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Homelessness Advisory Panel Reprimanded For Internal Disrespect

By Brittany PolitoiBerkshires Staff
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Chairwoman Kim Borden warns advisory committee members to be on their best behavior after 'inappropriate' communications.

PITTSFIELD, Mass. -- The Homelessness Advisory Committee reportedly experienced recent issues with "highly inappropriate behavior and communication, threats and the spreading of misinformation" and Chairwoman Kim Borden is not having it.

At the third meeting as a newly established committee on Wednesday, Borden shared her thoughts on the current climate of the committee.

"In the last month, I've been subjected to highly inappropriate behavior and communication, which has include bullying threats and the spreading of misinformation," Borden said. "At this time, I will not identify the specific depict individuals as I do not believe in public shaming. This is not what I signed up for and more importantly, I do not believe that other committee members should be subjected to this extraordinarily destructive dynamic."

This type of communication or behavior may result in a request that appropriate steps be taken to remove the person or persons creating a hostile and/or unproductive environment, she said.

At this time, no committee members are being removed. If any are removed, they will be replaced with individuals with an "appropriate level of civility and a desire to work together as a team and respect others."

Community Development Program Manager Justine Dodds, in an email, said neither she nor Borden wished to comment any further and would allow Borden's speech in the meeting to stand alone because any further comment would be counterproductive to the mission of the committee.

Borden reflected on her time as a member of the first homelessness committee in the mid-1990s, during which she said they analyzed and deliberated in a collegial manner to determine what resources or assets were available as a community to address challenges fueling housing instability and homelessness.

What the previous committee did not do, she said, was "backbiting, undercut each other, bully, make threats, have backdoor conversations to try and bring someone or some agency down, misconstrue words to use against one another, use their position to force others to adhere to their demands, or have idle gossip."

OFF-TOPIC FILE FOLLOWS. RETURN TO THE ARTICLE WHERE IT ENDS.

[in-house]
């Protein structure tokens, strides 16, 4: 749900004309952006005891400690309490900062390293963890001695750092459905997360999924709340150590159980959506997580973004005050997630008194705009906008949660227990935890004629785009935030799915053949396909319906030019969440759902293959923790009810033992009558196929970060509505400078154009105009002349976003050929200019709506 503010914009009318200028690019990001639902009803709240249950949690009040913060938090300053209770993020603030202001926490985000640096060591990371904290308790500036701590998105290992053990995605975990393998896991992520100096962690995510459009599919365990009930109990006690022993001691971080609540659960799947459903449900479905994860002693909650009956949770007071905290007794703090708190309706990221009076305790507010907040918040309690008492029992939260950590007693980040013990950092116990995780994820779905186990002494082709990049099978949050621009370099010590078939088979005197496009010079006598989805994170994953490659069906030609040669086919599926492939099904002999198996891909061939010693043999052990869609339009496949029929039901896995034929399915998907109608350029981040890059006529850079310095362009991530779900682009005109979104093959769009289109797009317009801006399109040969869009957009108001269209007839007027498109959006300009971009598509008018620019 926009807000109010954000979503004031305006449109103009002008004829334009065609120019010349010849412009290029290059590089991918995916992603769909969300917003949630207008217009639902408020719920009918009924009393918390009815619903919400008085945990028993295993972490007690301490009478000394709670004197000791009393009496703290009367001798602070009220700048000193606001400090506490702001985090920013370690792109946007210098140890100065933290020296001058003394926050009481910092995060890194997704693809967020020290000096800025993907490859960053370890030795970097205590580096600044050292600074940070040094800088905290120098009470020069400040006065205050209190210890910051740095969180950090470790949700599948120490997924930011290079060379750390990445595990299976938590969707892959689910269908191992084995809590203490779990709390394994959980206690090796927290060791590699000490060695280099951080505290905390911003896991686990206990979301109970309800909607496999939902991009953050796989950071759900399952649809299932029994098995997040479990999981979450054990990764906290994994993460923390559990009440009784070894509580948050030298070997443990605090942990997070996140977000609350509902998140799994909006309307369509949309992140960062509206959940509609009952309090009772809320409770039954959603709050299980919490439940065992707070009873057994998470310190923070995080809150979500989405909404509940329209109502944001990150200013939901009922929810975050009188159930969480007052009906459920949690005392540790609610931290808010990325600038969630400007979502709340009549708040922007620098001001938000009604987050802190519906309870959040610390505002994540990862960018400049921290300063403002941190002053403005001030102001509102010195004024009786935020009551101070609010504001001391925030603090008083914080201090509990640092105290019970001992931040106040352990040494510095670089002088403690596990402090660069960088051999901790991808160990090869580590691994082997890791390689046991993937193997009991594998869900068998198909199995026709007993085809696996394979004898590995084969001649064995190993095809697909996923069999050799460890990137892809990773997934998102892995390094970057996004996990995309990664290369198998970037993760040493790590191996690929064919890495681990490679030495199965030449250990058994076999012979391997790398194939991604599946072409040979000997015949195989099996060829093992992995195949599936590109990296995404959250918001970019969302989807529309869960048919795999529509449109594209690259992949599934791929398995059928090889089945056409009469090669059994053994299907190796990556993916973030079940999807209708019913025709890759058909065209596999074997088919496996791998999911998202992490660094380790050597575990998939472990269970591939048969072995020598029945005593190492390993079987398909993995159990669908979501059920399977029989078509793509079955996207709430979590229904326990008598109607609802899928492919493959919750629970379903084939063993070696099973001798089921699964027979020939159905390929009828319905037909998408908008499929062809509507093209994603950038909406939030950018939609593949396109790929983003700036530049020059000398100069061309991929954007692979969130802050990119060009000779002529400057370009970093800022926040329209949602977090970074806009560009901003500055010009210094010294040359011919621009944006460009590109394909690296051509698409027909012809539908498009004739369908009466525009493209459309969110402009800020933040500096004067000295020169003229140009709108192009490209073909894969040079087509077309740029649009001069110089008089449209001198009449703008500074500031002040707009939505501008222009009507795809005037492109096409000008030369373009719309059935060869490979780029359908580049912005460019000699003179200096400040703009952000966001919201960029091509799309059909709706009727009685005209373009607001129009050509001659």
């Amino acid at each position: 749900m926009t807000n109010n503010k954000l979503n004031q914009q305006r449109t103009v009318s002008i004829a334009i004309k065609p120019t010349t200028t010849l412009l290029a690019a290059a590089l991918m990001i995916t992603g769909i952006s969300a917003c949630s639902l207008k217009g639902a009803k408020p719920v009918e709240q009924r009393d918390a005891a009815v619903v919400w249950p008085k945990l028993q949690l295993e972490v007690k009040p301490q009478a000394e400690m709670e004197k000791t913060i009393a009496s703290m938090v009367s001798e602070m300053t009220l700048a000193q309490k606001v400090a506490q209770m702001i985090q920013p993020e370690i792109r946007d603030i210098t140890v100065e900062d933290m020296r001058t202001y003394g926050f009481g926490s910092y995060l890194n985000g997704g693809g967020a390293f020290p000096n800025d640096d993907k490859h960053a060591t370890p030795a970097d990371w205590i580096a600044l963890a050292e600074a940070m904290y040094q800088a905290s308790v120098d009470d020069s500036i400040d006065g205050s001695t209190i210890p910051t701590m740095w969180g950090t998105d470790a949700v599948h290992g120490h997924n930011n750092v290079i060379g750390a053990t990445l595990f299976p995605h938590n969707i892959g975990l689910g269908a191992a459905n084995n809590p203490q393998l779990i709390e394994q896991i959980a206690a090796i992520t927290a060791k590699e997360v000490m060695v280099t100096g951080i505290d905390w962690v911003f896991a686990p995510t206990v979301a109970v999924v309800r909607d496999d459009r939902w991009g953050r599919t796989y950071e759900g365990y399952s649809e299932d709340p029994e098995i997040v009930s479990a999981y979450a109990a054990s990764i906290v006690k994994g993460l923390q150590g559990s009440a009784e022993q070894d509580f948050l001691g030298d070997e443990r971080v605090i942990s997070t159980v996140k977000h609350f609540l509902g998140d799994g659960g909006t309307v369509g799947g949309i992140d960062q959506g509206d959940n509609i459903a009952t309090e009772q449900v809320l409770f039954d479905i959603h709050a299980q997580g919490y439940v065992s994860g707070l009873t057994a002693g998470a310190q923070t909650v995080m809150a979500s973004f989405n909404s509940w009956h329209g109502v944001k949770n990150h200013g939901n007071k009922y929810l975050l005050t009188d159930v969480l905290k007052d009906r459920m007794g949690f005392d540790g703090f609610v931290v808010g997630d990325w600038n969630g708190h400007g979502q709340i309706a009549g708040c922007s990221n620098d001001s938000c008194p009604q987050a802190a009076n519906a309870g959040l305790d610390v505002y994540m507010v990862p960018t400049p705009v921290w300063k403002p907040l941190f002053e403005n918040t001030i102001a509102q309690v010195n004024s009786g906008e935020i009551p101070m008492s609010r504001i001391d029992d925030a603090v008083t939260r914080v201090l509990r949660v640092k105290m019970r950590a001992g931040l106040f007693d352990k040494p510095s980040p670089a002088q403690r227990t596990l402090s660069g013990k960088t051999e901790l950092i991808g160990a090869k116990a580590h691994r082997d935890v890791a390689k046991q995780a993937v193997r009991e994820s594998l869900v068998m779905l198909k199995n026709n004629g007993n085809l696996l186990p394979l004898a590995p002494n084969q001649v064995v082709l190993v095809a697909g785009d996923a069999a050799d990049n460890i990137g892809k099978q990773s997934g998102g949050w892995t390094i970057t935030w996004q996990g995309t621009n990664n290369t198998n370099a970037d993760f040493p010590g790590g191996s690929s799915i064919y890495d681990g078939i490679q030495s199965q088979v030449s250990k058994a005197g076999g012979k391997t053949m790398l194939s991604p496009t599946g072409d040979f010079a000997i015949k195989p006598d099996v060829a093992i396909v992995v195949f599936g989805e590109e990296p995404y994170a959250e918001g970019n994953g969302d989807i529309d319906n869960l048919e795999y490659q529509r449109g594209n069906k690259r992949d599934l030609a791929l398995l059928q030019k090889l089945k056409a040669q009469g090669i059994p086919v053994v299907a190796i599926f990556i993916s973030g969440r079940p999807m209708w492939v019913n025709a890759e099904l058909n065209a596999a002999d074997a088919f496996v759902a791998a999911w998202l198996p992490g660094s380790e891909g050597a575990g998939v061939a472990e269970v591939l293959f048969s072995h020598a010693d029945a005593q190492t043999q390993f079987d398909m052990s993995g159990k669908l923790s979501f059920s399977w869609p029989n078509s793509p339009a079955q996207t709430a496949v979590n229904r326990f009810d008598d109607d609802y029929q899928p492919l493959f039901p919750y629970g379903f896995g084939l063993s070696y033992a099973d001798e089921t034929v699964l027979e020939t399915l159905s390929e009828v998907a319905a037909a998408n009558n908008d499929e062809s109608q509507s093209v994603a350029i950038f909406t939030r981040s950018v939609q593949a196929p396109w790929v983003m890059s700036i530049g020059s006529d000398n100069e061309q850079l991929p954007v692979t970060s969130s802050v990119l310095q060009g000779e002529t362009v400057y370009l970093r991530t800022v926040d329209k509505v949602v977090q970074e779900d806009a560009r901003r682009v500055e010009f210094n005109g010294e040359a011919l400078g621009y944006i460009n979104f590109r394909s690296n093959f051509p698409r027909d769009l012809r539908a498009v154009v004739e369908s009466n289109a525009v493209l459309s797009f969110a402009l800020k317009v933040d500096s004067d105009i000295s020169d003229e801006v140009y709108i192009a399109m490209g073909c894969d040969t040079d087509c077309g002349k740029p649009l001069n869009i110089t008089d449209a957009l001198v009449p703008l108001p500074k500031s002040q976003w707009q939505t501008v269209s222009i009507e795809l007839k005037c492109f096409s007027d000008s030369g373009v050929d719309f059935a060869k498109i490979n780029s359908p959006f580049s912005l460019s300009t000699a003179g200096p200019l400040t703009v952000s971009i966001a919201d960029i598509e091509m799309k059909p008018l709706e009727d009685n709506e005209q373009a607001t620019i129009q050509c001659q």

"Through this collaborative process, we were able to help Berkshire County and key homeless service providers identify what was new to the region's federal resources through the McKinney-Vento Homeless Assistance grant program. As a direct result of this process, funding was secured to support the county's first-ever homeless shelter for individuals apartments crossing, as well as funding per small family shelter in Pittsfield and shelter support in the northern and southern parts of our region," Borden explained.

"The committee's success was driven by its unwavering commitment to collaboration and unselfish teamwork. The committee's efforts have literally ensured for over two decades that the committee counties homeless service programs shelters, received critically important federal resources and are utilized to help our homeless population every single day."

In October, the previous homelessness committee panel was questioned by the City Council on how productive it had been in addressing homelessness after not meeting for months during the summer. This felt like an attack to some members.

Previous Chairman Ed Carmel said the committee had been trying desperately to find higher ground to support the homeless and that it has been dumbfounded by some of the critiques because of the lack of information it had been given.

"I take my role chairing this committee seriously," Borden said as part of an effort to set up the committee for success in handling the ongoing homelessness epidemic in Pittsfield.

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Veteran Spotlight: Sgt. Maj. Michael King

By Wayne SoaresSpecial to iBerkshires
PITTSFIELD, Mass. — This week's Veteran Spotlight subject is retired Army Sgt. Maj. Michael King, who now leads the Berkshire Veteran Outreach Center.
King grew up in Rochester, N.Y., and served his country from 1993 to 2015. He enlisted at the age of 18 and was sent to basic training at Fort McClellan, Ala. 
"It was definitely a culture shock," he recalled. "I learned about biscuits and gravy from the mess hall, which I found delicious ... remember an obscene amount of heat and humidity."
King's first assignment was at Fort Huachuca, Ariz., where he served in law enforcement as an military police officer. From there, King was assigned to the former Johnston Island Air Force Base — 800 miles southwest of Hawaii — that is now a wildlife preserve.
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